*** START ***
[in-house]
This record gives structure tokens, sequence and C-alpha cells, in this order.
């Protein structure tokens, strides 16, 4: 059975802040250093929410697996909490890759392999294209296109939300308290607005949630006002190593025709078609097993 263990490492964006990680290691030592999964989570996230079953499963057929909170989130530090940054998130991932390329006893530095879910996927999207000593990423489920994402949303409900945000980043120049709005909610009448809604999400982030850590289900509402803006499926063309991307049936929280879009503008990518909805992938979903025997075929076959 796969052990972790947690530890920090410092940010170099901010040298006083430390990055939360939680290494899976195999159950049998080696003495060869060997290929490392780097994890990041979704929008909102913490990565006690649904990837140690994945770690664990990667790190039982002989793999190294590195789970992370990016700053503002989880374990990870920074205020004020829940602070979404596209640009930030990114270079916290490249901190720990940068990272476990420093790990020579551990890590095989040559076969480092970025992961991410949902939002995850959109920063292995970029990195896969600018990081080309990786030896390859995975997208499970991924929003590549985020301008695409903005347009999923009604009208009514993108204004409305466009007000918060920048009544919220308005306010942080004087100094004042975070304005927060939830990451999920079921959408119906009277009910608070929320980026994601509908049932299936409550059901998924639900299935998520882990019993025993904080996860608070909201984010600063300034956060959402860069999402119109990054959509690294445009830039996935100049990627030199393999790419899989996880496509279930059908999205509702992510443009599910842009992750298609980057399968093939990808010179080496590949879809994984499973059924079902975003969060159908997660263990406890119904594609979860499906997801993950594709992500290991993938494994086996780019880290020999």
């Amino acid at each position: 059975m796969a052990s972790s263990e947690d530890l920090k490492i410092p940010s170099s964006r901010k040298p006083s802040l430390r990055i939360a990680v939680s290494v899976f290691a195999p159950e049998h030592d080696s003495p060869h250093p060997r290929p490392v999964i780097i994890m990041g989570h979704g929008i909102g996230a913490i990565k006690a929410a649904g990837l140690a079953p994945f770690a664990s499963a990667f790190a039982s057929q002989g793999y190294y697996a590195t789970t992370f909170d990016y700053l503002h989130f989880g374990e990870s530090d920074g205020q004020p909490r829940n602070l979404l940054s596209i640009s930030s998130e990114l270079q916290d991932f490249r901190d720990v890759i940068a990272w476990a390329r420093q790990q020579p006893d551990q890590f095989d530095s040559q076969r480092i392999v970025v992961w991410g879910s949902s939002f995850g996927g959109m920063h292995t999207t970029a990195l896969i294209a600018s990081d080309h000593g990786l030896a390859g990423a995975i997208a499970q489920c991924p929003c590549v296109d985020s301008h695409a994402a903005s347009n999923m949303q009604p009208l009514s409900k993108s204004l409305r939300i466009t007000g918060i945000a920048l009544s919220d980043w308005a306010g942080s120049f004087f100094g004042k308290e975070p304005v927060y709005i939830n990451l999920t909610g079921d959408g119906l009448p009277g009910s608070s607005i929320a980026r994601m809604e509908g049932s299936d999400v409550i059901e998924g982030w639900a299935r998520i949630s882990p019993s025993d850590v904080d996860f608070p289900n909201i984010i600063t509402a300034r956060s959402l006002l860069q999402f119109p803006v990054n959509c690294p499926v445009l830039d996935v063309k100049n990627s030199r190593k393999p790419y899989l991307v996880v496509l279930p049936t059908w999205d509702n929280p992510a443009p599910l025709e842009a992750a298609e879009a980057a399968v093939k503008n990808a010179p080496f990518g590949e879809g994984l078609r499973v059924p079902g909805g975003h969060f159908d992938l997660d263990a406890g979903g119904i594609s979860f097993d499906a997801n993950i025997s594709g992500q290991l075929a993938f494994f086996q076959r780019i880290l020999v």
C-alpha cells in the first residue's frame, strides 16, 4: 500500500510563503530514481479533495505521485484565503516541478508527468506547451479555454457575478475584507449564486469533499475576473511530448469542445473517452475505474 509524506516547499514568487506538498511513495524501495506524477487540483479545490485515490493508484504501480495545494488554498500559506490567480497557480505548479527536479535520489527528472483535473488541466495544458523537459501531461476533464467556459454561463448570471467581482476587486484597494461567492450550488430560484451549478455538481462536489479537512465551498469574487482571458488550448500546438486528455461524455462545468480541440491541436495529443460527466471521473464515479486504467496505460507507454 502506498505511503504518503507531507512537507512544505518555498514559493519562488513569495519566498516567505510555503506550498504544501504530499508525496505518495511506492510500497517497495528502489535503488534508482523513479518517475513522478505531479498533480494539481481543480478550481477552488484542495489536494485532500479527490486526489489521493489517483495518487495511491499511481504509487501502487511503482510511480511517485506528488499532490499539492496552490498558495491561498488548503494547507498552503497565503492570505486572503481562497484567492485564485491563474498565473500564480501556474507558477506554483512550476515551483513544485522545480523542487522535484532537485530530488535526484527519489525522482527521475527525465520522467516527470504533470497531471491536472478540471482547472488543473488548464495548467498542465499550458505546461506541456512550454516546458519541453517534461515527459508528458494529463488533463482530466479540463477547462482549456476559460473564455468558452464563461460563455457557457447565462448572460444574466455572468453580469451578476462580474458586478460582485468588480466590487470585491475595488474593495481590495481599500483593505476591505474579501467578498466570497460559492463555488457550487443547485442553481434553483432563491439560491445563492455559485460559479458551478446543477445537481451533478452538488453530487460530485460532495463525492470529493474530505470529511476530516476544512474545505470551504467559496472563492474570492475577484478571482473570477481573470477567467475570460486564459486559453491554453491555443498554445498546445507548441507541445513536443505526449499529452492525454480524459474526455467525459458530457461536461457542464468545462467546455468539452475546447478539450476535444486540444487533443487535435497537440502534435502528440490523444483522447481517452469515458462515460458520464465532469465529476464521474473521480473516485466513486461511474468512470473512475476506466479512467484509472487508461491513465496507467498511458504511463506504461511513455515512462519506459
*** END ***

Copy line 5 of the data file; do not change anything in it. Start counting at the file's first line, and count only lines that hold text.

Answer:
C-alpha cells in the first residue's frame, strides 16, 4: 500500500510563503530514481479533495505521485484565503516541478508527468506547451479555454457575478475584507449564486469533499475576473511530448469542445473517452475505474 509524506516547499514568487506538498511513495524501495506524477487540483479545490485515490493508484504501480495545494488554498500559506490567480497557480505548479527536479535520489527528472483535473488541466495544458523537459501531461476533464467556459454561463448570471467581482476587486484597494461567492450550488430560484451549478455538481462536489479537512465551498469574487482571458488550448500546438486528455461524455462545468480541440491541436495529443460527466471521473464515479486504467496505460507507454 502506498505511503504518503507531507512537507512544505518555498514559493519562488513569495519566498516567505510555503506550498504544501504530499508525496505518495511506492510500497517497495528502489535503488534508482523513479518517475513522478505531479498533480494539481481543480478550481477552488484542495489536494485532500479527490486526489489521493489517483495518487495511491499511481504509487501502487511503482510511480511517485506528488499532490499539492496552490498558495491561498488548503494547507498552503497565503492570505486572503481562497484567492485564485491563474498565473500564480501556474507558477506554483512550476515551483513544485522545480523542487522535484532537485530530488535526484527519489525522482527521475527525465520522467516527470504533470497531471491536472478540471482547472488543473488548464495548467498542465499550458505546461506541456512550454516546458519541453517534461515527459508528458494529463488533463482530466479540463477547462482549456476559460473564455468558452464563461460563455457557457447565462448572460444574466455572468453580469451578476462580474458586478460582485468588480466590487470585491475595488474593495481590495481599500483593505476591505474579501467578498466570497460559492463555488457550487443547485442553481434553483432563491439560491445563492455559485460559479458551478446543477445537481451533478452538488453530487460530485460532495463525492470529493474530505470529511476530516476544512474545505470551504467559496472563492474570492475577484478571482473570477481573470477567467475570460486564459486559453491554453491555443498554445498546445507548441507541445513536443505526449499529452492525454480524459474526455467525459458530457461536461457542464468545462467546455468539452475546447478539450476535444486540444487533443487535435497537440502534435502528440490523444483522447481517452469515458462515460458520464465532469465529476464521474473521480473516485466513486461511474468512470473512475476506466479512467484509472487508461491513465496507467498511458504511463506504461511513455515512462519506459